Last Thursday the Commish and FrugalFisherman arrived at our place in St Anthony, staging for our annual fall paddle trip. This year the Commish and I would head for the traditional gathering in Akeley, MN and the VOR and FF would head up to Voyageurs National Park to rendezvous with RangerMark and the MayorOfTurtleRiver. We would meet up with them on Sunday. In my estimation this rendevous had about a 50-50 chance of success in the land of no cell phone coverage but we would give it our best shot.
The Commish has a kinda sorta on again, off again roll and was interested in perfecting a bombproof standard roll. Given the skinny paddle luminaries that would be in attendance, along with many of our local uber-mentors, I convinced him this would be the perfect place to get it done. My interest was in making my forward finishing rolls a bit more solid and a bit less painful, and also working on my chest scull and the aggravating static brace.
RonO, the Commish, and I set out for Akeley and arrived mid afternoon but not before a stop at Morey's Fish in Motley, MN for some pickled herring, smoked lake herring, smoked salmon, whitefish pate, and some sashimi grade tuna (along with ginger and wasabi, of course). Those staples, along with an enviable supply of micro brewed beers, had us in fine shape for a weekend of rolling. We settled into our lakeside cabin and commenced to 'Gather'.
Everything about the weekend was excellent. The accomadations were super, the location was perfect, the cameraderie wonderful, and the mentoring was helpful, patient, and effective. The Commish worried that he would stick out like an African American at a KKK rally with his voluminous plastic boat but he had nothing to worry about. They stuck him in a Qajaq USA tuliq, wedged him in a skin boat, and Cheri had him rolling it in a half hour. He then moved to his beloved 95 pound, 3' wide (OK, OK, maybe I'm exaggerating a little) Prijon and successfully rolled that also. I worked with Dennis, Dan, and Turner a bit and got my forward stuff and the chest scull going. The static brace not so much. But, as that great philosopher MeatLoaf once said, two outta three ain't bad. Turner's forward stroke instruction was an eye opener for me as well. I'd learned the BCU style of bow rudder and sculling draw and when I saw the greenland version of the same two strokes it was apparent that this was the more natural, intuitive, and effective way to move the boat. Everyone was tired and, in my case, a bit sore by the time the paddling sessions were over but we managed to suck it up and make it to the big white tent for happy hour. There were feats of strength and agility, good natured competitions, smart talk, and an adult beverage or two. We almost lost Jeff, our medical director, after he was pulled off a pail but fatalites in general were limited. With all the harpoons flying around the next day I think we were fortunate that no one was wounded other than the inflatable killer whale that served as the target. RonO made the harpoon finals and also picked up a skin boat in the silent auction, a pretty good weekend in my book.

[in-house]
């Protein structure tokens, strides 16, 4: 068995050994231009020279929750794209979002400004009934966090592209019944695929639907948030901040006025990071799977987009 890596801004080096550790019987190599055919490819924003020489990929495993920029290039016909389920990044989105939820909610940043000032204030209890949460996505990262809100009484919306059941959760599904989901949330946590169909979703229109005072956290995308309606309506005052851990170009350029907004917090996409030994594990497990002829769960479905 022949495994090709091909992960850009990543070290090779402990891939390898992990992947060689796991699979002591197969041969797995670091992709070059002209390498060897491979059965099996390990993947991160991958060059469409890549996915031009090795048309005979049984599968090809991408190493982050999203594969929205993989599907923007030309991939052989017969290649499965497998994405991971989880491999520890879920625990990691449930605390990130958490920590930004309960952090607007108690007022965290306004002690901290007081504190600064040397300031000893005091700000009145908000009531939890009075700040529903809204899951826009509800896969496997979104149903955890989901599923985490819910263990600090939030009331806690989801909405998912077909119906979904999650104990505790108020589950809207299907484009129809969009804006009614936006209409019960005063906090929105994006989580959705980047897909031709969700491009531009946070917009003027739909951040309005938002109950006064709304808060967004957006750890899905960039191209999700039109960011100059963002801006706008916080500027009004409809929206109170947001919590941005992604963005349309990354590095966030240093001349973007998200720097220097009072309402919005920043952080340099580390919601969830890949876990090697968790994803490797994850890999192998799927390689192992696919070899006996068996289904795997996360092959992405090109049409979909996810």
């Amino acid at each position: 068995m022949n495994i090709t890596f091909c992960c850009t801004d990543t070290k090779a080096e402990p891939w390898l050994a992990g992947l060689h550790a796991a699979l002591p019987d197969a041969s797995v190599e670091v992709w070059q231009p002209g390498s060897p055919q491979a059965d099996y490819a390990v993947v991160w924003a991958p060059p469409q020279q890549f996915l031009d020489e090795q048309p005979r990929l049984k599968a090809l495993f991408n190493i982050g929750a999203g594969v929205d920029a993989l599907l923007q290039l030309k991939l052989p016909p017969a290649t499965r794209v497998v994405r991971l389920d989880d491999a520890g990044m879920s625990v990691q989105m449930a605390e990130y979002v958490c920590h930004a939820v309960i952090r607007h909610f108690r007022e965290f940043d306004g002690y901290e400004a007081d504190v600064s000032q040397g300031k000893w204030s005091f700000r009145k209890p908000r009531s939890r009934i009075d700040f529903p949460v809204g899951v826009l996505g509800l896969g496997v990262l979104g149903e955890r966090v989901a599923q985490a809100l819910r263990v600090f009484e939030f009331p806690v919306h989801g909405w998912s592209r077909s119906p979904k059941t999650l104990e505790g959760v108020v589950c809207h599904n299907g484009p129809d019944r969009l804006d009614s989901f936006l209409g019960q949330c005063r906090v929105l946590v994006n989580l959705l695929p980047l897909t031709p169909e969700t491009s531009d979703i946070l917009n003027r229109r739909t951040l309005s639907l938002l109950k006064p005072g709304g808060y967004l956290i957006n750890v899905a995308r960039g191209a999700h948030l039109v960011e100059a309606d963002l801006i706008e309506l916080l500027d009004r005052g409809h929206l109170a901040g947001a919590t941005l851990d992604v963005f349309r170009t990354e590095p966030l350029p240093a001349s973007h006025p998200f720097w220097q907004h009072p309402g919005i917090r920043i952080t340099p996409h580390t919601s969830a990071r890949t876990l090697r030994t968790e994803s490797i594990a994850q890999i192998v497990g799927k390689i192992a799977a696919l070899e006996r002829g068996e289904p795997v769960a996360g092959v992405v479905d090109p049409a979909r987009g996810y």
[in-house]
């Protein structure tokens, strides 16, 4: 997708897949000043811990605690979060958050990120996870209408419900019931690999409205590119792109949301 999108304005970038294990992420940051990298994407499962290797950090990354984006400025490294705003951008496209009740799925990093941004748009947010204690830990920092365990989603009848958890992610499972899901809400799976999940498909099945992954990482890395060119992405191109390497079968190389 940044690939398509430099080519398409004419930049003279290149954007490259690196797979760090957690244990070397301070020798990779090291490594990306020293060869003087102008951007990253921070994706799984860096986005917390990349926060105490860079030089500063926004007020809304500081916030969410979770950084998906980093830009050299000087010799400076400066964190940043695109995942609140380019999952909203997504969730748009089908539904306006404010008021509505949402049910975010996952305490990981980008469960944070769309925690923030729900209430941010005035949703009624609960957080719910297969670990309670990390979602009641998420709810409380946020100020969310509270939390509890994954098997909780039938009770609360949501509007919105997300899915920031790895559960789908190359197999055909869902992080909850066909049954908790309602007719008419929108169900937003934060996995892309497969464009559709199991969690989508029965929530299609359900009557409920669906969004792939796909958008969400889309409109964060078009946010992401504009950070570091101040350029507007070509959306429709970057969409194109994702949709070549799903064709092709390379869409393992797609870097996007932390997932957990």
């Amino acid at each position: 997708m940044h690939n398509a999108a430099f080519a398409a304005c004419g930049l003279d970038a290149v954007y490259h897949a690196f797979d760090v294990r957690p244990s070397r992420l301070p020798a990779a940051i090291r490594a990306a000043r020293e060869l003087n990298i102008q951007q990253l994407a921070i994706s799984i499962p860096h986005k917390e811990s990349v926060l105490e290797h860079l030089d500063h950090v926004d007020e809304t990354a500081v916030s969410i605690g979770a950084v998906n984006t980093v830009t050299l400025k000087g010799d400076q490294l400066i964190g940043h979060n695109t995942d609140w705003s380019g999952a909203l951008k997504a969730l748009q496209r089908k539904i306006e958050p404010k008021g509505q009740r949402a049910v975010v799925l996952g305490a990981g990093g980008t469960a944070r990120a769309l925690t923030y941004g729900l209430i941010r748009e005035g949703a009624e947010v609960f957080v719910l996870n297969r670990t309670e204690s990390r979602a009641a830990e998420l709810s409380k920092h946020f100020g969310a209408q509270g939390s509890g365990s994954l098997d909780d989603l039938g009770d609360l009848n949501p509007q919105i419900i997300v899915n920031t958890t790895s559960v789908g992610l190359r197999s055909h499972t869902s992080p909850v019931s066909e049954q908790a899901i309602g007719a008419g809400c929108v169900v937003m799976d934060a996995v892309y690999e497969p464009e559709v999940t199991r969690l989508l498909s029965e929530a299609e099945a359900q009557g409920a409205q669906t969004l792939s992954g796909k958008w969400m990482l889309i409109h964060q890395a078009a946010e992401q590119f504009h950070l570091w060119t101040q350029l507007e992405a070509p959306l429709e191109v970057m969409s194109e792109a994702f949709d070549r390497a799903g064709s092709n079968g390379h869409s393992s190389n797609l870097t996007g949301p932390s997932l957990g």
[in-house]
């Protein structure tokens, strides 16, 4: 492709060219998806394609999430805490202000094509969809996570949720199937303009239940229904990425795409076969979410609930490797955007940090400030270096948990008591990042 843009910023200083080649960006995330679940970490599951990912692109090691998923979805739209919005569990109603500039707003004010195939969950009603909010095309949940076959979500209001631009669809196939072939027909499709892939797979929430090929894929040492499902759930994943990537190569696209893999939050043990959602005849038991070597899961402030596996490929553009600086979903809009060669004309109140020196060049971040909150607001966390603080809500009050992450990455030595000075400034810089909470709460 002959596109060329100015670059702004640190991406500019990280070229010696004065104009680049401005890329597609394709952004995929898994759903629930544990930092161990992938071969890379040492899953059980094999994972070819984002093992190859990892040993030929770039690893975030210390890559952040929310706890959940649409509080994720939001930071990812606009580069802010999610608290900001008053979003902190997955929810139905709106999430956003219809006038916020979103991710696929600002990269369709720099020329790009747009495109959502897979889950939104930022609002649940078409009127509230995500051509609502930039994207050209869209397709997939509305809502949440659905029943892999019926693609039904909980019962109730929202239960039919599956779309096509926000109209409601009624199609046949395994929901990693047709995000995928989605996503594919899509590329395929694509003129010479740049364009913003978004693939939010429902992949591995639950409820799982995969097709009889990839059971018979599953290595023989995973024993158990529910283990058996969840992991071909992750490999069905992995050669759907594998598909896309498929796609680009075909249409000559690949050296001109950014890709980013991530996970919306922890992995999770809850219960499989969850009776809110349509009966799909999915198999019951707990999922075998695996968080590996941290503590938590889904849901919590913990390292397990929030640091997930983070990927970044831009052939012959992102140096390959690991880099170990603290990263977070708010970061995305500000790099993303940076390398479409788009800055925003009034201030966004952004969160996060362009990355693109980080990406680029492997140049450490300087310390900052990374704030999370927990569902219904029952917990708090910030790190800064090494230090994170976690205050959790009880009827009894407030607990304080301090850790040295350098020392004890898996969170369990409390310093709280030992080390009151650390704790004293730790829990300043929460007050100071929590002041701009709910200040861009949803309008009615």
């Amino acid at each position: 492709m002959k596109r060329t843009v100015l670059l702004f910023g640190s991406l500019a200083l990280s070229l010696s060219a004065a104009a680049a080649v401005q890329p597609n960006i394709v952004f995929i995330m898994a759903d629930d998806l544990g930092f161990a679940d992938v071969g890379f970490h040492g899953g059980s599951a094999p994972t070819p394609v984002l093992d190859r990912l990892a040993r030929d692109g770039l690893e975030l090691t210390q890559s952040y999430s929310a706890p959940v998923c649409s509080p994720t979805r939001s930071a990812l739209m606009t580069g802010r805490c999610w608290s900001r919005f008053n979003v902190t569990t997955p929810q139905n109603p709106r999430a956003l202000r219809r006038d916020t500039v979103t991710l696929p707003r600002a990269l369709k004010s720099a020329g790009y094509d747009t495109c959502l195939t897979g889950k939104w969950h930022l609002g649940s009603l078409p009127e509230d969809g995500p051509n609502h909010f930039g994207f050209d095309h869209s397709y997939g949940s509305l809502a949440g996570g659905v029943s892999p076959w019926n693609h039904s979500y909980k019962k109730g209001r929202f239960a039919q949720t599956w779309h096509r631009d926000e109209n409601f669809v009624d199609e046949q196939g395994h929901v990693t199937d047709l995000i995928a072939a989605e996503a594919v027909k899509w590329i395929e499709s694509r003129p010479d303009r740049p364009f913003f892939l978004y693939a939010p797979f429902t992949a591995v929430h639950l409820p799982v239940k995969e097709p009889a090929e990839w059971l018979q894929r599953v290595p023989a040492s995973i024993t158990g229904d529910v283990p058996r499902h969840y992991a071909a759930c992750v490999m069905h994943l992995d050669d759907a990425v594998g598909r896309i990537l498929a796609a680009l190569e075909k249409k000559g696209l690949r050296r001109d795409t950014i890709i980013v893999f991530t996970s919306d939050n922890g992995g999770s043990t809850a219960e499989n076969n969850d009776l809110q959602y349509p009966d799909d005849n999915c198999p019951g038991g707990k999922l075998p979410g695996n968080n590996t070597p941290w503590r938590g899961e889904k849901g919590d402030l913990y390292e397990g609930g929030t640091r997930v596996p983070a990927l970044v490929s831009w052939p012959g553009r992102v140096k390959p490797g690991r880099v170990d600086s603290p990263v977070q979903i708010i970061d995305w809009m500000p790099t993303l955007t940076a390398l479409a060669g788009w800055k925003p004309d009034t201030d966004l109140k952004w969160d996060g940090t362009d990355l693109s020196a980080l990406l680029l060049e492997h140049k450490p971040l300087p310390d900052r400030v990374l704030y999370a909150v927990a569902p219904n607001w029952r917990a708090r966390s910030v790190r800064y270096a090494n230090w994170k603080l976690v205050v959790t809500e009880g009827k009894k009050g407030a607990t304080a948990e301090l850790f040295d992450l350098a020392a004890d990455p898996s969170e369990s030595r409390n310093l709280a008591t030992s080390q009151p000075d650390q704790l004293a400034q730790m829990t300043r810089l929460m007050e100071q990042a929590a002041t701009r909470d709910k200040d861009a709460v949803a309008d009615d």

The style of instruction at this event really appealed to my natural anti authoritarian nature. Rather than the normal seminar schedule/set up with fixed and rigid times, subject matter, and instructor/student interaction, the mentors worked with whatever folks wanted to learn or improve. Also, people knew a bit more about certain techniques would assist those who needed help, even though they were not 'certified' in any way. There seems to be no star rating system in the world of skinny stick paddling, its a completely merit based community and by the end of the weekend the collective paddling skills of the group of 50 people had been raised significantly. Both the Commish and I agreed we would be back next year. Special thanks to Dave and Jo and also Chris and Alex for all their hard work in pulling this thing off. It is indeed a fine event.